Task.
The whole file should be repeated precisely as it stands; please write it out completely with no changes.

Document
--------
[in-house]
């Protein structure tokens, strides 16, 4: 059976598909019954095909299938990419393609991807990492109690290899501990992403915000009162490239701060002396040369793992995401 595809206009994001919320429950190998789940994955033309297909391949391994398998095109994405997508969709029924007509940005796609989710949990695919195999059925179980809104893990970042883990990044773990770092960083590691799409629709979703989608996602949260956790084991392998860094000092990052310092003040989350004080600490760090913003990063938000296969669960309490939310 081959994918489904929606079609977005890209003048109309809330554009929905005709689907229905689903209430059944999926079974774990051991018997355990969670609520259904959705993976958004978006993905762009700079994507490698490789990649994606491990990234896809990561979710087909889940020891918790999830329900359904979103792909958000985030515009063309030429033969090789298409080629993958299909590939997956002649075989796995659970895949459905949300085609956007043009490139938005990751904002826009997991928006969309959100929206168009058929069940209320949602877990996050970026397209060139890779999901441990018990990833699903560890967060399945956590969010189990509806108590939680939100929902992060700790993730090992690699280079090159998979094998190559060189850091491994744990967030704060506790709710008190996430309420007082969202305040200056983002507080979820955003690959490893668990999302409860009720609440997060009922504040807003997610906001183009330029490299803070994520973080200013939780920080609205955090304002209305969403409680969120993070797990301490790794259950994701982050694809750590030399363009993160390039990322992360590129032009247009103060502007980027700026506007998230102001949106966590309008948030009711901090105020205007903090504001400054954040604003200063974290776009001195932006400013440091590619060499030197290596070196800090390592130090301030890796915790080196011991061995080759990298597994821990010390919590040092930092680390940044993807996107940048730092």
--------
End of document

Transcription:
[in-house]
């Protein structure tokens, strides 16, 4: 059976598909019954095909299938990419393609991807990492109690290899501990992403915000009162490239701060002396040369793992995401 595809206009994001919320429950190998789940994955033309297909391949391994398998095109994405997508969709029924007509940005796609989710949990695919195999059925179980809104893990970042883990990044773990770092960083590691799409629709979703989608996602949260956790084991392998860094000092990052310092003040989350004080600490760090913003990063938000296969669960309490939310 081959994918489904929606079609977005890209003048109309809330554009929905005709689907229905689903209430059944999926079974774990051991018997355990969670609520259904959705993976958004978006993905762009700079994507490698490789990649994606491990990234896809990561979710087909889940020891918790999830329900359904979103792909958000985030515009063309030429033969090789298409080629993958299909590939997956002649075989796995659970895949459905949300085609956007043009490139938005990751904002826009997991928006969309959100929206168009058929069940209320949602877990996050970026397209060139890779999901441990018990990833699903560890967060399945956590969010189990509806108590939680939100929902992060700790993730090992690699280079090159998979094998190559060189850091491994744990967030704060506790709710008190996430309420007082969202305040200056983002507080979820955003690959490893668990999302409860009720609440997060009922504040807003997610906001183009330029490299803070994520973080200013939780920080609205955090304002209305969403409680969120993070797990301490790794259950994701982050694809750590030399363009993160390039990322992360590129032009247009103060502007980027700026506007998230102001949106966590309008948030009711901090105020205007903090504001400054954040604003200063974290776009001195932006400013440091590619060499030197290596070196800090390592130090301030890796915790080196011991061995080759990298597994821990010390919590040092930092680390940044993807996107940048730092």